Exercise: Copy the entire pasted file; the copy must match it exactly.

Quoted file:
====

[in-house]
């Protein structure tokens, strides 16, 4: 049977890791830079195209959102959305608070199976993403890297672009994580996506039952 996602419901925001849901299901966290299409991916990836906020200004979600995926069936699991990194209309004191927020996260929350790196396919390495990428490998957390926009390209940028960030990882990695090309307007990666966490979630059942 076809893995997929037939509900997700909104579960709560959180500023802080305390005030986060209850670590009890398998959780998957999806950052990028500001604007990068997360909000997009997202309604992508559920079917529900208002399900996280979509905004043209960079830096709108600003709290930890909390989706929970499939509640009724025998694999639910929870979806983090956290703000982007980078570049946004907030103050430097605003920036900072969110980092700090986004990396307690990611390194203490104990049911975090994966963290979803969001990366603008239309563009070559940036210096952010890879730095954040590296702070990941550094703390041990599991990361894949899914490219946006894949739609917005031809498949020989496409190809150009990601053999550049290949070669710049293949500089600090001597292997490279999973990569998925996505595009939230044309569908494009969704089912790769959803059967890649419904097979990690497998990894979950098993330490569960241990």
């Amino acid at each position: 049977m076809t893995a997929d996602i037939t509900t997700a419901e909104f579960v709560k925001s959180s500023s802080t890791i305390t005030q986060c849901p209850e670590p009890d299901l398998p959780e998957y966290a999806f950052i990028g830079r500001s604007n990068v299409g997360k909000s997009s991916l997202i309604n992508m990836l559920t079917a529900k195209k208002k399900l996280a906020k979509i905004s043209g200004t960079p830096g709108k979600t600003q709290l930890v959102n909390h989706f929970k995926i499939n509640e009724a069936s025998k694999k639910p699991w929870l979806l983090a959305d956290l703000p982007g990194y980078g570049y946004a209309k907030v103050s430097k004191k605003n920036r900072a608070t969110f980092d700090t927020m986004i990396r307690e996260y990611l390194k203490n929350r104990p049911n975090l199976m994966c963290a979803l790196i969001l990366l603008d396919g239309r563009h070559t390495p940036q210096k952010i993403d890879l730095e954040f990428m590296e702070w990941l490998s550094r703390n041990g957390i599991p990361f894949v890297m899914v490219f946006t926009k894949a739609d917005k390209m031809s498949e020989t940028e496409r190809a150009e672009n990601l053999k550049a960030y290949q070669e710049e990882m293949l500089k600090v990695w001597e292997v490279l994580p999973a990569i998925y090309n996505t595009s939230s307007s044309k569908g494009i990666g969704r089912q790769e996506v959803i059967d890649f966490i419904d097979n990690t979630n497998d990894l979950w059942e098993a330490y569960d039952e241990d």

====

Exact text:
[in-house]
């Protein structure tokens, strides 16, 4: 049977890791830079195209959102959305608070199976993403890297672009994580996506039952 996602419901925001849901299901966290299409991916990836906020200004979600995926069936699991990194209309004191927020996260929350790196396919390495990428490998957390926009390209940028960030990882990695090309307007990666966490979630059942 076809893995997929037939509900997700909104579960709560959180500023802080305390005030986060209850670590009890398998959780998957999806950052990028500001604007990068997360909000997009997202309604992508559920079917529900208002399900996280979509905004043209960079830096709108600003709290930890909390989706929970499939509640009724025998694999639910929870979806983090956290703000982007980078570049946004907030103050430097605003920036900072969110980092700090986004990396307690990611390194203490104990049911975090994966963290979803969001990366603008239309563009070559940036210096952010890879730095954040590296702070990941550094703390041990599991990361894949899914490219946006894949739609917005031809498949020989496409190809150009990601053999550049290949070669710049293949500089600090001597292997490279999973990569998925996505595009939230044309569908494009969704089912790769959803059967890649419904097979990690497998990894979950098993330490569960241990």
């Amino acid at each position: 049977m076809t893995a997929d996602i037939t509900t997700a419901e909104f579960v709560k925001s959180s500023s802080t890791i305390t005030q986060c849901p209850e670590p009890d299901l398998p959780e998957y966290a999806f950052i990028g830079r500001s604007n990068v299409g997360k909000s997009s991916l997202i309604n992508m990836l559920t079917a529900k195209k208002k399900l996280a906020k979509i905004s043209g200004t960079p830096g709108k979600t600003q709290l930890v959102n909390h989706f929970k995926i499939n509640e009724a069936s025998k694999k639910p699991w929870l979806l983090a959305d956290l703000p982007g990194y980078g570049y946004a209309k907030v103050s430097k004191k605003n920036r900072a608070t969110f980092d700090t927020m986004i990396r307690e996260y990611l390194k203490n929350r104990p049911n975090l199976m994966c963290a979803l790196i969001l990366l603008d396919g239309r563009h070559t390495p940036q210096k952010i993403d890879l730095e954040f990428m590296e702070w990941l490998s550094r703390n041990g957390i599991p990361f894949v890297m899914v490219f946006t926009k894949a739609d917005k390209m031809s498949e020989t940028e496409r190809a150009e672009n990601l053999k550049a960030y290949q070669e710049e990882m293949l500089k600090v990695w001597e292997v490279l994580p999973a990569i998925y090309n996505t595009s939230s307007s044309k569908g494009i990666g969704r089912q790769e996506v959803i059967d890649f966490i419904d097979n990690t979630n497998d990894l979950w059942e098993a330490y569960d039952e241990d």